Molly Finlay, director of public relations at World Vision Canada, told her three-and-a-half-year-old daughter Georgia she had to go to work early on Wednesday morning because many people in a far away country were in trouble and others needed to hear about it.

The preschooler loves to help, so explaining the ways to do it was a good way to communicate the disaster, she says.

“I said ‘the ground shook in a town that’s very far away and some of those houses fell down and in those houses there were families just like us,’ ” she says. “I tried to get her to relate to them.”

In response, the toddler offered to donate her jacket. She peppered her mom with queries about how the houses would be rebuilt and if there were enough people to offer help.

Leslie Garrett and her family heard about the disaster while celebrating her son Spencer’s ninth birthday Tuesday evening in London, Ont. She calmly discussed it with him and her other children Charlotte, 6 and Sophie, 11. Ms. Garrett, who writes on environmental issues, took the same approach she takes when talking with her kids about climate change.

“We just talked about Haiti, what a poor country it is. I explained that the building construction is very different from construction here and that it’s very unlikely we’d have an earthquake,” the 45-year-old mom says. “Then I try to turn it into a ‘how do we feel empowered when faced with this’ and it becomes ‘what action can I take to help mitigate damage?’ ”

Their kids are taxed on their allowances – 25 per cent goes to a charity of their choice – so she expects the $30 leftover from their donation to an animal charity over the Chris.

Welcome to the World Andy!


He is here!
Andrew Gregory Fisher was born 10-19-08 at 4:20pm EST.  He is 6lb 12 oz and 20 1/4 inches long.  He is perfect!  Mommy is doing well too.  Labor took about 10 hours and pushing 1 hour.  whew…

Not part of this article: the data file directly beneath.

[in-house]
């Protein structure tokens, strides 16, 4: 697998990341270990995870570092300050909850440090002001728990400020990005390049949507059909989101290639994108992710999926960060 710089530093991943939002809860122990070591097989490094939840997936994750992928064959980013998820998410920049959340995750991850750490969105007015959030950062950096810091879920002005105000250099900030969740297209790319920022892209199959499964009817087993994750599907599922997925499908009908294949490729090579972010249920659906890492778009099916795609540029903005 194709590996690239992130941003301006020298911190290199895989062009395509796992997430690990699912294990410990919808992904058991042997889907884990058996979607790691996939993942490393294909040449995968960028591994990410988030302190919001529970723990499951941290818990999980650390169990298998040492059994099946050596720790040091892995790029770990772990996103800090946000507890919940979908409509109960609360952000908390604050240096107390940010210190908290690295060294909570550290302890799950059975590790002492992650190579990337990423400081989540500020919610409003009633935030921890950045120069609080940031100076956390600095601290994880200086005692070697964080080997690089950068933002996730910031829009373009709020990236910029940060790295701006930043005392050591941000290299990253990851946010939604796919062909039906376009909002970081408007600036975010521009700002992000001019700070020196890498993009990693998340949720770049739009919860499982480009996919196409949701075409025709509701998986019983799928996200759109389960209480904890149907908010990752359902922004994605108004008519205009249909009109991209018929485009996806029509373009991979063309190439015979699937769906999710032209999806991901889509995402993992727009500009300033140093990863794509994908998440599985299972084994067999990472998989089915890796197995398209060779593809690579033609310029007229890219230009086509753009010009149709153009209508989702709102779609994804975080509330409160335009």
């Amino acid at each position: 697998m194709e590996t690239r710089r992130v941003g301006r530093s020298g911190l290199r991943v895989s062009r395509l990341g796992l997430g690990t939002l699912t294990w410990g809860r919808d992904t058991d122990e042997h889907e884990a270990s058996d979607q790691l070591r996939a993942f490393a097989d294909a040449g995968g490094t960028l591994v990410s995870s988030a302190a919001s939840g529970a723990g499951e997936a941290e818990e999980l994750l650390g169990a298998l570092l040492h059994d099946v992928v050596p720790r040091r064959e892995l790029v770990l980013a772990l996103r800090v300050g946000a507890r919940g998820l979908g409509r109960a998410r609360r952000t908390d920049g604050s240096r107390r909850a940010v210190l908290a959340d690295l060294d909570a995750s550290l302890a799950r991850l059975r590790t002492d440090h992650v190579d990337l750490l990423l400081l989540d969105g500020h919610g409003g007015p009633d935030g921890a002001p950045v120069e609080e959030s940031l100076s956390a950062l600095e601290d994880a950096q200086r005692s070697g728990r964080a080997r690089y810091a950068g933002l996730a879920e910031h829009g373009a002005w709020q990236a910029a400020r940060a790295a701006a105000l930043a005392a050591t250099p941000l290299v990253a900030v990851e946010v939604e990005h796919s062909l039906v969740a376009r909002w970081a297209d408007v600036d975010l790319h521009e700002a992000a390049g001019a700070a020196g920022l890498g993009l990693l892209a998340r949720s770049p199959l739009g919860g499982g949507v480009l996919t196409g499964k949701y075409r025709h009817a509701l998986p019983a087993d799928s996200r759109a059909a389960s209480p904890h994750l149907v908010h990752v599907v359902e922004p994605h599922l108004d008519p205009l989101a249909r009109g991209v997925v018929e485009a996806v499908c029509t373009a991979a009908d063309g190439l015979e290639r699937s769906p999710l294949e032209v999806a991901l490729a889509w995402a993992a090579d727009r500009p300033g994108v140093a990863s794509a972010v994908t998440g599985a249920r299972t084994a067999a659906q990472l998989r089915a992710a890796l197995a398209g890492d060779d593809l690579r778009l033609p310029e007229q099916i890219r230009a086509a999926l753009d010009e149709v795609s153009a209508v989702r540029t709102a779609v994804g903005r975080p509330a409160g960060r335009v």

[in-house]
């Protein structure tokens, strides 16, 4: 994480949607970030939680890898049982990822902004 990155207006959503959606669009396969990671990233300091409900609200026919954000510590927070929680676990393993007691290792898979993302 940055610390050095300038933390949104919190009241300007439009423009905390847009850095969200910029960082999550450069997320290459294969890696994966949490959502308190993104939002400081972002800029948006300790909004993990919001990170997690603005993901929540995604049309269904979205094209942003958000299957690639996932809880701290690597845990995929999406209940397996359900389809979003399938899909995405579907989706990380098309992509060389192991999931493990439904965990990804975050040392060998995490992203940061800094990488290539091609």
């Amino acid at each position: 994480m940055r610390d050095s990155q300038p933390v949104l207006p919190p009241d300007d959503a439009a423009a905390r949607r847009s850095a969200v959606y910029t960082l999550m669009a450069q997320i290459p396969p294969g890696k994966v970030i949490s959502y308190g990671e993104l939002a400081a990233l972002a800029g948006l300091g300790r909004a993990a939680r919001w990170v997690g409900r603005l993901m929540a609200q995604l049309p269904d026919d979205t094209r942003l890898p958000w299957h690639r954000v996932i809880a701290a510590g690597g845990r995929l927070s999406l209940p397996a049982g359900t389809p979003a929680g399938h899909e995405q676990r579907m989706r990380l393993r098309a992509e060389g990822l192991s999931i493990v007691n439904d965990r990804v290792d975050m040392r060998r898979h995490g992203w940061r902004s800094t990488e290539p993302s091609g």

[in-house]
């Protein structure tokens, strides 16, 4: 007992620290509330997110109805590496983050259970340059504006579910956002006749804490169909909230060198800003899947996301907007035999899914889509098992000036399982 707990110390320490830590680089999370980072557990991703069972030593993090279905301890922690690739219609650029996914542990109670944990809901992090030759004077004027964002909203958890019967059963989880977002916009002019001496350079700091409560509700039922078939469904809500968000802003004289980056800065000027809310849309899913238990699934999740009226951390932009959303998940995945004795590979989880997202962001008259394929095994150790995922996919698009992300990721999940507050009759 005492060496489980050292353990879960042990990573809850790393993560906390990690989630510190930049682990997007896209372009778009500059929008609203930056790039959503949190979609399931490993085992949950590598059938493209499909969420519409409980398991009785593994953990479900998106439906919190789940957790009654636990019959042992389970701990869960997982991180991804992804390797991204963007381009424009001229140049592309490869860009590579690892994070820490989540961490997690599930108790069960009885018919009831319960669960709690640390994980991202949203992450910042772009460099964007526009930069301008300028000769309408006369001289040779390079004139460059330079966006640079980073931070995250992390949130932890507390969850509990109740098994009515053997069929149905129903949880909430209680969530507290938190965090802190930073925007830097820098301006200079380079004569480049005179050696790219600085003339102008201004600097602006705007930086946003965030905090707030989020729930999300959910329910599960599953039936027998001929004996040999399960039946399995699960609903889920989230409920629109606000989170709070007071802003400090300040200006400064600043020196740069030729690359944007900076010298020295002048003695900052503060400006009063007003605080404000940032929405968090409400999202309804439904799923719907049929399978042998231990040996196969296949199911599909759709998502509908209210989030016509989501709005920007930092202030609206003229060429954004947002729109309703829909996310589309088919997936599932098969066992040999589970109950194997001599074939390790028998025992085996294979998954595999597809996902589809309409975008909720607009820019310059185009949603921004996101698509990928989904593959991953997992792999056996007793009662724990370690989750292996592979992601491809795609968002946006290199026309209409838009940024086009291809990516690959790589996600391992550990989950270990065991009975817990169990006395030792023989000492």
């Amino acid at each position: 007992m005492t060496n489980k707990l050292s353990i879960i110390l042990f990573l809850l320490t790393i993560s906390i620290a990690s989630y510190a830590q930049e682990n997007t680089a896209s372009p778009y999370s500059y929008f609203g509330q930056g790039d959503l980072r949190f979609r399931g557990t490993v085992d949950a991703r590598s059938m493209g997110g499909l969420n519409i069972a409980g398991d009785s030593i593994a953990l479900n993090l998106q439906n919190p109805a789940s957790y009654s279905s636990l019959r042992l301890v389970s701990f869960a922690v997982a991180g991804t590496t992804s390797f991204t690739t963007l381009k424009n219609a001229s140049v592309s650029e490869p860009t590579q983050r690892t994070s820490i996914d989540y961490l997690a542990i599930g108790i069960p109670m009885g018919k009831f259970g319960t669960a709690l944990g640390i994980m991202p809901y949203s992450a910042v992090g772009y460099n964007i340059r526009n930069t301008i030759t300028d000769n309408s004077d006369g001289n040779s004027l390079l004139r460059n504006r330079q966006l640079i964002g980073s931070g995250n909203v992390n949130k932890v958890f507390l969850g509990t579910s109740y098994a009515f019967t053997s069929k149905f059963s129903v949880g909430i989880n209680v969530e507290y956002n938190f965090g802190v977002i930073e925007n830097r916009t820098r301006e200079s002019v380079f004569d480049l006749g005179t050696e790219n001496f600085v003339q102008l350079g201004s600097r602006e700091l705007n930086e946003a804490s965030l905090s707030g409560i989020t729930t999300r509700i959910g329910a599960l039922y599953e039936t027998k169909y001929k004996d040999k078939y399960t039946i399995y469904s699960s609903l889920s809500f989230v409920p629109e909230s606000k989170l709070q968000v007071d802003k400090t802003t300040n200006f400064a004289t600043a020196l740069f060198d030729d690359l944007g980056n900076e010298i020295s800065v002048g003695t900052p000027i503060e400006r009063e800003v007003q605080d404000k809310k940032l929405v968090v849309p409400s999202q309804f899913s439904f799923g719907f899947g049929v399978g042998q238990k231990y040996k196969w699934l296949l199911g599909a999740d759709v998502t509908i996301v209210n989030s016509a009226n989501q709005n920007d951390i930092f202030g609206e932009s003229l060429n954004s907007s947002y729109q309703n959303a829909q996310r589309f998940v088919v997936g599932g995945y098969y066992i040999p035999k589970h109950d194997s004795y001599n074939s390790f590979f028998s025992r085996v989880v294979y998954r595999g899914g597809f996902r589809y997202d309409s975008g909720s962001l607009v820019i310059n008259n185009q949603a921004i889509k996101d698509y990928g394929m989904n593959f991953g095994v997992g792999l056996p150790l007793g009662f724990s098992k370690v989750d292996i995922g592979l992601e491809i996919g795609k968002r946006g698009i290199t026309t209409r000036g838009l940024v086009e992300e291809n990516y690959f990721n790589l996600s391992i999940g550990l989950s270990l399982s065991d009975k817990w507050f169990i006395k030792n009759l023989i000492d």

We feel so amazingly blessed to have another healthy baby.  Thank you God!
Greg, Amanda, Emily, and Andy Fisher!

Labor has started!


We are in the hospital! 

Started labor around 1am on Sunday, October 19th.   Labored at home until 5:30am.  Arrived at the hospital around 6am. 

Yay!  Doing well.  No pain meds yet…trying to hold out.  Would love and appreciate you prayers.

Baby Update…


No baby yet!

Lately I feel like a major disappointment.  Everytime I call my friends and family the first thing out of their mouth is…”is it time?”  And my response, “Nope! is such a letdown! 

So here’s the latest.  I’m 39 weeks…3 days to go until my due date of Oct. 20. Yesterday, the doctor said I’m 3cm dialated and 75% effaced.  

I am now working through all the old wive’s tales to try to induce labor.  Walking every day, Eating spicy food (btw:  the volcano taco at taco bell isn’t that spicy), drinking raspberry tea, and other things :-).  I even mowed the lawn this week!  

My prayer is that I am patient in the process, but that the process speeds up!  I’m turning into quite the “pregzilla”

Oh…and we went back to “Andrew Gregory” for the name!  I’m sorry, I know I’m crazy.  Blame it on hormones!  Thank you for your help with the name and your prayers!  



Weathering the Storm


We are safely weathering Tropical Storm Hannah today. It is hitting us. We’re getting lots of rain and wind, so far the power is still on, but satellite tv is out:

Here’s how we are hunkered down:

Playdoh and cookie cutters did the trick for a while, but than Daddy took over and chaos began.

How to get closure?


I’m struggling emotionally a bit more than I thought with the loss of my Grandmother.  She has been sick for some time, and I know she is in such a better place, but I’m struggling with how to say “goodbye”. 

We’ve decided it’s just not the best idea for me to travel by plane to Illinois to the funeral being 33 weeks pregnant now.  I wear out pretty easily.  Plus traveling with a 2 year old can be complicated and exhausting itself. 

I’m missing hugs from family and the comfort that they provide.

So, what do I do?